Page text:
The Gipper. The Boy From Hope. The Reformed Drinker. The Commander of PT-109. Running for president is often about telling stories that convey a candidate's character, values and experience.
Ronald Reagan only played George Gipp in a movie, but the doomed football star displayed uncommon courage in the face of adversity. Bill Clinton used his hometown of Hope, Ark., to send a message of optimism and resilience. George W. Bush's recovery from addiction showed that he was not just a well-born elitist insulated from life's struggles. John F. Kennedy's wartime heroism made him the symbol of a "new generation of Americans."
But candidates can also be victimized by stories that emphasize their flaws, failures and inconsistencies. John Kerry's statement about Iraq war spending -- "I actually did vote for the $87 billion before I voted against it" --sealed his image as an unprincipled flip-flopper. John McCain's years as a POW in Vietnam made a compelling tale, but it was 35 years old and emphasized McCain's age and frailty. Jimmy Carter never recovered from the enduring image of American hostages led blindfolded through the streets of Tehran.
Which brings us to Mitt Romney. The story he tells about himself is pretty straightforward: I'm a businessman, not a career politician. I understand how the economy works and can create jobs. My company, Bain Capital, invested in successful startups like Staples, which today employs 90,000 people. I even helped stock the shelves before the first store opened.
In a time of economic turmoil, that is a smart and effective narrative. But recently Romney's message has been turning against him. His strength is changing into a weakness. His business efficiency is starting to look like insensitivity, even predatory profiteering.
This alternative storyline is hardly a surprise. Ted Kennedy used it to smash Romney's Senate bid in 1994, and Democrats are eager to revive it next fall if Romney wins the Republican nomination. But in New Hampshire, Romney resurrected the narrative himself with one of the most ill-advised comments -- "I like being able to fire people" -- since Kerry's famous exercise in self-immolation.
Yes, the quote is being distorted. (Kerry's was, too.) But it became an instant classic because it reinforced a storyline that was already out there: Romney is a man of wealth and privilege who remains completely clueless about the lives of ordinary folks, including the ones he fired.
In fact, whenever Romney tries to connect with those folks, he makes it worse. Take his ridiculous statement that "I know what it's like to worry whether you're going to get fired." Or that he struggled in an "entry-level position" after getting his MBA. Does anyone believe that this son of a rich auto executive with two Harvard degrees ever worried -- for one second -- about where his next meal ticket or rent check was coming from?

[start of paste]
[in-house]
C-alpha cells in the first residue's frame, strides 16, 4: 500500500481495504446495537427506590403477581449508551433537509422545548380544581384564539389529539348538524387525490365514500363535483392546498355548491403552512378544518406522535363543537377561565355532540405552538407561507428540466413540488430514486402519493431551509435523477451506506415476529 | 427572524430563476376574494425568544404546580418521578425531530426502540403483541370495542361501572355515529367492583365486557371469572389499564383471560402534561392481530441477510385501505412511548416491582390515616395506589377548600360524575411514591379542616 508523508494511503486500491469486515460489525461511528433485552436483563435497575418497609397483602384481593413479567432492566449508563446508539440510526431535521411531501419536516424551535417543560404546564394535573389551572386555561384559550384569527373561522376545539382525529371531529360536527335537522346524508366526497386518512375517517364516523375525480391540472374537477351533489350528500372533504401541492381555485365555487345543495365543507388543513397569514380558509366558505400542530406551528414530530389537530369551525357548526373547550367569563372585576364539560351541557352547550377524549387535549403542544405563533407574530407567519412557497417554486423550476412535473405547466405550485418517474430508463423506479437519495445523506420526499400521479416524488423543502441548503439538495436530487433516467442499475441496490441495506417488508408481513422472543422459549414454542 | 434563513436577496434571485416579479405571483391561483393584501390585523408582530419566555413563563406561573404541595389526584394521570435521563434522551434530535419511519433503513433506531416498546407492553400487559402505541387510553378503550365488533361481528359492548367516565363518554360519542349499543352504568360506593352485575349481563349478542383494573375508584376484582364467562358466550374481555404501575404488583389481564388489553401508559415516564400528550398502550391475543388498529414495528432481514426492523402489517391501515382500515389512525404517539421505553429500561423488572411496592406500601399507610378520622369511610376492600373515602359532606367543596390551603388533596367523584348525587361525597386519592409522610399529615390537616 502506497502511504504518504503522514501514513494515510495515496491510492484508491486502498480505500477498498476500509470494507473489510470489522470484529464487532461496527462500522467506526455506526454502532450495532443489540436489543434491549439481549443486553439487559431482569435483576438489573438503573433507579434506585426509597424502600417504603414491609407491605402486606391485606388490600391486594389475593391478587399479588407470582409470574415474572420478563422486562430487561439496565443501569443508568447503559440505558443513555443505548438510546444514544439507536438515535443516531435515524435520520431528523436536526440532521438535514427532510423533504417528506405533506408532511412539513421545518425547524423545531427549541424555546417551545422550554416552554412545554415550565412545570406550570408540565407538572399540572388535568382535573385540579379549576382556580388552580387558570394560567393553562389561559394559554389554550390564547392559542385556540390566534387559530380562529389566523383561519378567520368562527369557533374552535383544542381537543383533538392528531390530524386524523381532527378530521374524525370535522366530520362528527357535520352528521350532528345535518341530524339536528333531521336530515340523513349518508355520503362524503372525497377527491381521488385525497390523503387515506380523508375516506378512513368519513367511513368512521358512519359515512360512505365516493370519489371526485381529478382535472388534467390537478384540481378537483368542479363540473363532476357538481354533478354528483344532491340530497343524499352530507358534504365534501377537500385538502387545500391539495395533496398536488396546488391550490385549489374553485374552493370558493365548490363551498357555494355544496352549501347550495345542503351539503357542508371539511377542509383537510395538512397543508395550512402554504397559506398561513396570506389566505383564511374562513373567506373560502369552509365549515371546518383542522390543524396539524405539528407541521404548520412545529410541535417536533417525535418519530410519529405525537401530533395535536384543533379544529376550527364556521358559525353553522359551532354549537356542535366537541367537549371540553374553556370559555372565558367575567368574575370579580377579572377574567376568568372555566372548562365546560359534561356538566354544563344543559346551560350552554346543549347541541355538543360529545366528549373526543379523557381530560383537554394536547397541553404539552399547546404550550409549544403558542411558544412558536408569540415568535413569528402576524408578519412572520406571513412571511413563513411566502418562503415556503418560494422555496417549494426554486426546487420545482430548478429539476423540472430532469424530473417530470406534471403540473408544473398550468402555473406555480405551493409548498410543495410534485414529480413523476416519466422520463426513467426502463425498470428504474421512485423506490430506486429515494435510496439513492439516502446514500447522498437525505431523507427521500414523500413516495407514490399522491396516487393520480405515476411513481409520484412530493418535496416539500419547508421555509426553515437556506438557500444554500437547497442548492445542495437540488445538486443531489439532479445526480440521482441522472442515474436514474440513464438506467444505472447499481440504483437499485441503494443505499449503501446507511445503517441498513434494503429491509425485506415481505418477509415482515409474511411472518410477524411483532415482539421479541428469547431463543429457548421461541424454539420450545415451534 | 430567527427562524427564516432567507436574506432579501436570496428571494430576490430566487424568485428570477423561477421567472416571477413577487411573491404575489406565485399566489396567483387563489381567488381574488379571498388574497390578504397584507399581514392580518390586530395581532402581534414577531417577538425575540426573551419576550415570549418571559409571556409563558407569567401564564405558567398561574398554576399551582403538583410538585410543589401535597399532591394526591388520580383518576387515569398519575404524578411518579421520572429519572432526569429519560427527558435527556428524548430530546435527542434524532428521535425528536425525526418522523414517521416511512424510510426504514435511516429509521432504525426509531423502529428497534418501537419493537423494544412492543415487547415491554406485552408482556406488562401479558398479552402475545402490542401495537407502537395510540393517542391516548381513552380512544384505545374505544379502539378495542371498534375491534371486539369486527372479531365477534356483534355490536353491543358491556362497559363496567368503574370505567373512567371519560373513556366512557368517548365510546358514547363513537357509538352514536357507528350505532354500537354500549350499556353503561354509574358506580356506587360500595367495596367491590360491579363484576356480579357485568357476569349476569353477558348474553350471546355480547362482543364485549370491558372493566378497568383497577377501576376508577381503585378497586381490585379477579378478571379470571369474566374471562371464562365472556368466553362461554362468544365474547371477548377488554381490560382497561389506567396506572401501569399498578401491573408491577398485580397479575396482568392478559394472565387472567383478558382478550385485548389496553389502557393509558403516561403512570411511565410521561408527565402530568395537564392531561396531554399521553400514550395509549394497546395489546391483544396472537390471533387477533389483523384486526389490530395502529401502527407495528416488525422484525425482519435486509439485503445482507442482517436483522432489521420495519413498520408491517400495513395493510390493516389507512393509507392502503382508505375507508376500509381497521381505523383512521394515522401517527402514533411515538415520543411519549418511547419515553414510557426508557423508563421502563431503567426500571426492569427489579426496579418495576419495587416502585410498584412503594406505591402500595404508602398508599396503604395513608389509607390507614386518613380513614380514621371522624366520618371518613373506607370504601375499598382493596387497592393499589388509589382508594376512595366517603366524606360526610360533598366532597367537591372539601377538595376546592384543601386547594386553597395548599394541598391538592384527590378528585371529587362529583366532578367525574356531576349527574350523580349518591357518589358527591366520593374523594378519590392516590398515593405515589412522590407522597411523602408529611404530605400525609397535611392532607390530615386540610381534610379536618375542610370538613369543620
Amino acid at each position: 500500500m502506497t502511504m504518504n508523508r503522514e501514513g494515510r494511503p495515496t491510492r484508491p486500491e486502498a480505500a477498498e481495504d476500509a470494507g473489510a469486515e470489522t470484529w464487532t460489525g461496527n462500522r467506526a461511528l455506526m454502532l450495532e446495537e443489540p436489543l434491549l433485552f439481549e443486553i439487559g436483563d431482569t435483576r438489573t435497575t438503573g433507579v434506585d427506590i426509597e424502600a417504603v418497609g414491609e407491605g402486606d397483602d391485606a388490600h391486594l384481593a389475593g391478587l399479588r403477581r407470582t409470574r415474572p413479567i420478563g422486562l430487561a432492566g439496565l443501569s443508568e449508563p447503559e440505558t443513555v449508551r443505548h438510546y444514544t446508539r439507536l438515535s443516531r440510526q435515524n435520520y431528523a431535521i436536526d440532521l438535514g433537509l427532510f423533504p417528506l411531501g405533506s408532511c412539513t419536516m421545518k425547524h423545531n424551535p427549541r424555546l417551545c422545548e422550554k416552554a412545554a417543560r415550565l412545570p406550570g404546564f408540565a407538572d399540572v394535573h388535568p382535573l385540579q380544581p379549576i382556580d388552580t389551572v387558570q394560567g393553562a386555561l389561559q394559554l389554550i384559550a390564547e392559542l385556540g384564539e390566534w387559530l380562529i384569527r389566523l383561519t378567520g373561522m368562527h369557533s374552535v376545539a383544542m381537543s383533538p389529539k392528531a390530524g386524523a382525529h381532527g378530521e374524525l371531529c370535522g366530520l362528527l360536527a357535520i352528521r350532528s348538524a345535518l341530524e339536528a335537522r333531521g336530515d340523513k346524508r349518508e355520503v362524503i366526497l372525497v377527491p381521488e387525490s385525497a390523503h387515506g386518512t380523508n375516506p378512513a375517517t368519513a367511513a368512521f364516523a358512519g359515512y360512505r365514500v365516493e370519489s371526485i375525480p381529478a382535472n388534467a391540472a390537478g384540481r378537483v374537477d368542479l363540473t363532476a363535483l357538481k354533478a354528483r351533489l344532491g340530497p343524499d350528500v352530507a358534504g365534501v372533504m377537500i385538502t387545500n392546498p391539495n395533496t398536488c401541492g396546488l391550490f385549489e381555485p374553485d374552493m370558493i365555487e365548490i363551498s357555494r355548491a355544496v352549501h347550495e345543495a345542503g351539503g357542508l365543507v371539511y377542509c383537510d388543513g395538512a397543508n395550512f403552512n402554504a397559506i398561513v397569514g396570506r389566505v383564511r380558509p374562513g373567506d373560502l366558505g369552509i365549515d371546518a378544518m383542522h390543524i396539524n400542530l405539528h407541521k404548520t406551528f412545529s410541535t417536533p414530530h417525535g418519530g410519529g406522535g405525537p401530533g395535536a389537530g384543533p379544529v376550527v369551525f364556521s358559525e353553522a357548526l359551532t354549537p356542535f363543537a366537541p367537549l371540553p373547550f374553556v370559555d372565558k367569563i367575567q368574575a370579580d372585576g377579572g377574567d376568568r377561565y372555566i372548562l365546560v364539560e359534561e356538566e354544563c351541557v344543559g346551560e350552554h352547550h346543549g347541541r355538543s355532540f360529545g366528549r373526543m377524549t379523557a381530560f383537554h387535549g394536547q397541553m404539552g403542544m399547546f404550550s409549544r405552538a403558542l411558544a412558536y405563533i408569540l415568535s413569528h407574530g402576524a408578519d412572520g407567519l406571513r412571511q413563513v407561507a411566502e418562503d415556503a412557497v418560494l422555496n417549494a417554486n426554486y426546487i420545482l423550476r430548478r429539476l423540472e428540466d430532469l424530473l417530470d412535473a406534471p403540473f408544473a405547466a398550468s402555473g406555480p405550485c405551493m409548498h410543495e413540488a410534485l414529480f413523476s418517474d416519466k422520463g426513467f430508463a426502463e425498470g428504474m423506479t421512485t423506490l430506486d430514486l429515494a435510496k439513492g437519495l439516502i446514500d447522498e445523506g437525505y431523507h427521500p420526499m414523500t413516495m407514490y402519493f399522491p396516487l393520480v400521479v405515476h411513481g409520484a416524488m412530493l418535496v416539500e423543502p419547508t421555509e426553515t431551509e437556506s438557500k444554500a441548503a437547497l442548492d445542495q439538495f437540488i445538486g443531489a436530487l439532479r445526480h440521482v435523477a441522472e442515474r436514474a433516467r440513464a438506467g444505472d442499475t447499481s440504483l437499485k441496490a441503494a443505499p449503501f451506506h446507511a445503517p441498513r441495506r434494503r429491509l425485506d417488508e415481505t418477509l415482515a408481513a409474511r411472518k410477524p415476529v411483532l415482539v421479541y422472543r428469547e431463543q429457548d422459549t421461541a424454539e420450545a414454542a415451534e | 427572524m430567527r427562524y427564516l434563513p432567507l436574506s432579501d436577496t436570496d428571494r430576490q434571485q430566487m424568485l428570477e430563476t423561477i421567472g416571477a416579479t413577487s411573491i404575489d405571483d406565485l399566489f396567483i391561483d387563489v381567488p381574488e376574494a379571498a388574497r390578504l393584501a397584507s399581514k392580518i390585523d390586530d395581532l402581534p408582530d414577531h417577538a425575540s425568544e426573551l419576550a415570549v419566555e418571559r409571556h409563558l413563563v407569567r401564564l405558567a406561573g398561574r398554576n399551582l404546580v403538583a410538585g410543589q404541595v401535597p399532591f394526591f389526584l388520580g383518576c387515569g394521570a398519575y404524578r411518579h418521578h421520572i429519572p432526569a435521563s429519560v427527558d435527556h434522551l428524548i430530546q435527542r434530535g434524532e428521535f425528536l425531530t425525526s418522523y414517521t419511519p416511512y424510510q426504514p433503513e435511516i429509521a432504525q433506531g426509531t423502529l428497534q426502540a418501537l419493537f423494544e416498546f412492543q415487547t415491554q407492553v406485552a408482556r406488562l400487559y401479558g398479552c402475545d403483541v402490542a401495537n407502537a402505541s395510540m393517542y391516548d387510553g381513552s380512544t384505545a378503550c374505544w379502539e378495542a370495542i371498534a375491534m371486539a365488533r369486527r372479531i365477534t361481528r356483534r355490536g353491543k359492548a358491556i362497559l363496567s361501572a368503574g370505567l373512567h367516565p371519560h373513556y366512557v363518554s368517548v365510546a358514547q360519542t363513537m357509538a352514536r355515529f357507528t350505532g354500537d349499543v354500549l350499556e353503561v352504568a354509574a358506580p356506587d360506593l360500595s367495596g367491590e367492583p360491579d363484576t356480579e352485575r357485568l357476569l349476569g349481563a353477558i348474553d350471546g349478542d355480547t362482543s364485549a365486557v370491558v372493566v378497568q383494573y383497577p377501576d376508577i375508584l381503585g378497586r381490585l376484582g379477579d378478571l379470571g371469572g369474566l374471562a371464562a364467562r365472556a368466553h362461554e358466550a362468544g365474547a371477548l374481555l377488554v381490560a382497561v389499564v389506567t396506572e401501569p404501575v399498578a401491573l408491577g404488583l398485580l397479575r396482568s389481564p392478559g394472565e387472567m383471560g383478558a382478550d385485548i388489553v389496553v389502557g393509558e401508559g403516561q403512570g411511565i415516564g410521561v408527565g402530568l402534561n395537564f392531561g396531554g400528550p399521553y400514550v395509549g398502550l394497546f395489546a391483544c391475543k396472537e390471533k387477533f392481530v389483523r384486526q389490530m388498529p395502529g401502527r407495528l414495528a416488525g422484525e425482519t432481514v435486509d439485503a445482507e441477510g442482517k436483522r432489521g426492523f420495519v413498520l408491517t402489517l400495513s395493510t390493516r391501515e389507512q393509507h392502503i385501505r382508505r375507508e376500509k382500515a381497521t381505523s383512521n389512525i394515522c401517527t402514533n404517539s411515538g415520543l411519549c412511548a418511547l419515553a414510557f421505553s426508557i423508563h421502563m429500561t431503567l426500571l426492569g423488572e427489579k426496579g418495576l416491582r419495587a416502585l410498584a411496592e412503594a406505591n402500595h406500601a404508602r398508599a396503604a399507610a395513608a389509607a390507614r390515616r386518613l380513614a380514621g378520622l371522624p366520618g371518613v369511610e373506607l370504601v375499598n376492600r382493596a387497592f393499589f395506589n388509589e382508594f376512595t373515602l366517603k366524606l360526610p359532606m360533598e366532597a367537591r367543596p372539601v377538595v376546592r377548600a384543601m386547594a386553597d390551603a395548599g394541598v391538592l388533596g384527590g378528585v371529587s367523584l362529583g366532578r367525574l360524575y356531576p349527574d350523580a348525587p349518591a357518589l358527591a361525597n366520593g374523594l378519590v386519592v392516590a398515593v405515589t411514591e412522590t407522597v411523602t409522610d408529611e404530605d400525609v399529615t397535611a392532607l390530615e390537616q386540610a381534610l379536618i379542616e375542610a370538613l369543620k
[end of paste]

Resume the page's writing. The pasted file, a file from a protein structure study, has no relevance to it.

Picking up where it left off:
His Republican rivals pounced immediately. Rick Perry called Romney's business friends "vultures." Newt Gingrich accused him of "looting a company, leaving behind broken families and broken neighborhoods." And those attacks will only escalate in South Carolina.
Romney's blunders don't really jeopardize his chances for the nomination. In a woefully weak and fragmented field, he remains the only candidate capable of running a national campaign. But the fall is another story. Just as Republicans in 2004 used Kerry's quote to drive home his reputation as a wishy-washy wimp, Democrats will try to make "I like being able to fire people" the defining words of 2012. Moreover, Romney would be facing one of the most gifted storytellers of his age in Barack Obama.
In 2008, the president wove a narrative that riveted the country: the Kansas grandfather who fought in World War II; the Kenyan father who came to America seeking a better life; the mother who raised a child alone, survived on food stamps and could not pay her medical bills; the father-in-law who walked on two canes but made it to his job every day; the young lawyer who turned down lucrative offers to work as a street organizer; the newlywed couple who struggled to pay off student loans. Those stories sent a powerful and appealing message: I'm just like you.
Sure, many of Obama's tales seem a bit frayed and familiar today. Many Democrats are certainly disappointed and disillusioned with his performance. And it's very hard to run as an outsider when you live in the White House. But will a man who boasts about liking to "fire people" ever be able to convince Americans that he's just like them?